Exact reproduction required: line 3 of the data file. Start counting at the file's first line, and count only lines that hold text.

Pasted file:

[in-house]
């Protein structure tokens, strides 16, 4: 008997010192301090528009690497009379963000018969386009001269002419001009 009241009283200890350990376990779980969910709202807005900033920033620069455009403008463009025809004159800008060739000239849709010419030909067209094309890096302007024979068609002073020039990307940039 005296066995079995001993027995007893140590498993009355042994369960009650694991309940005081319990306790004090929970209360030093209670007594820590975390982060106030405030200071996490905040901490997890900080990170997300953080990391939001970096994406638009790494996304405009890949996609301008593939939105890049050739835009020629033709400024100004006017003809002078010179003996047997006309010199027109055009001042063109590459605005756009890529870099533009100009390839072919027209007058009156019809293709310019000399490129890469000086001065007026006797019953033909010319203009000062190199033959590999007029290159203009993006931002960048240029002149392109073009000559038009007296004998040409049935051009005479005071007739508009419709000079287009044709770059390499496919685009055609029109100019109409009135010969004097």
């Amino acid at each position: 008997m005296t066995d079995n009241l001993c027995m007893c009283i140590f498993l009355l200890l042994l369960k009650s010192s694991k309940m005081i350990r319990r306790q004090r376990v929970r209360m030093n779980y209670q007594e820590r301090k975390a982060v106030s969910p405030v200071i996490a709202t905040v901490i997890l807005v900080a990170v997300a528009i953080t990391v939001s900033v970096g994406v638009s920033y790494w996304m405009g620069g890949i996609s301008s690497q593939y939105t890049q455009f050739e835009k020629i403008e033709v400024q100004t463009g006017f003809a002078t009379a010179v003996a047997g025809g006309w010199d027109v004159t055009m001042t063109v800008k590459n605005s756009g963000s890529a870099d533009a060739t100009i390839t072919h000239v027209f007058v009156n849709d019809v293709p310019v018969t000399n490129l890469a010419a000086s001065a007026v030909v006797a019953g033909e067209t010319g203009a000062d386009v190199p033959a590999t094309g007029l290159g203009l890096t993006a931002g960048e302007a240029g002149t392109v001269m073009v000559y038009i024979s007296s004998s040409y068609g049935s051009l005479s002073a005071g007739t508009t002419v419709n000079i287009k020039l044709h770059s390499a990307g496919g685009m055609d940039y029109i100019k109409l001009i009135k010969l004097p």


């Amino acid at each position: 008997m005296t066995d079995n009241l001993c027995m007893c009283i140590f498993l009355l200890l042994l369960k009650s010192s694991k309940m005081i350990r319990r306790q004090r376990v929970r209360m030093n779980y209670q007594e820590r301090k975390a982060v106030s969910p405030v200071i996490a709202t905040v901490i997890l807005v900080a990170v997300a528009i953080t990391v939001s900033v970096g994406v638009s920033y790494w996304m405009g620069g890949i996609s301008s690497q593939y939105t890049q455009f050739e835009k020629i403008e033709v400024q100004t463009g006017f003809a002078t009379a010179v003996a047997g025809g006309w010199d027109v004159t055009m001042t063109v800008k590459n605005s756009g963000s890529a870099d533009a060739t100009i390839t072919h000239v027209f007058v009156n849709d019809v293709p310019v018969t000399n490129l890469a010419a000086s001065a007026v030909v006797a019953g033909e067209t010319g203009a000062d386009v190199p033959a590999t094309g007029l290159g203009l890096t993006a931002g960048e302007a240029g002149t392109v001269m073009v000559y038009i024979s007296s004998s040409y068609g049935s051009l005479s002073a005071g007739t508009t002419v419709n000079i287009k020039l044709h770059s390499a990307g496919g685009m055609d940039y029109i100019k109409l001009i009135k010969l004097p």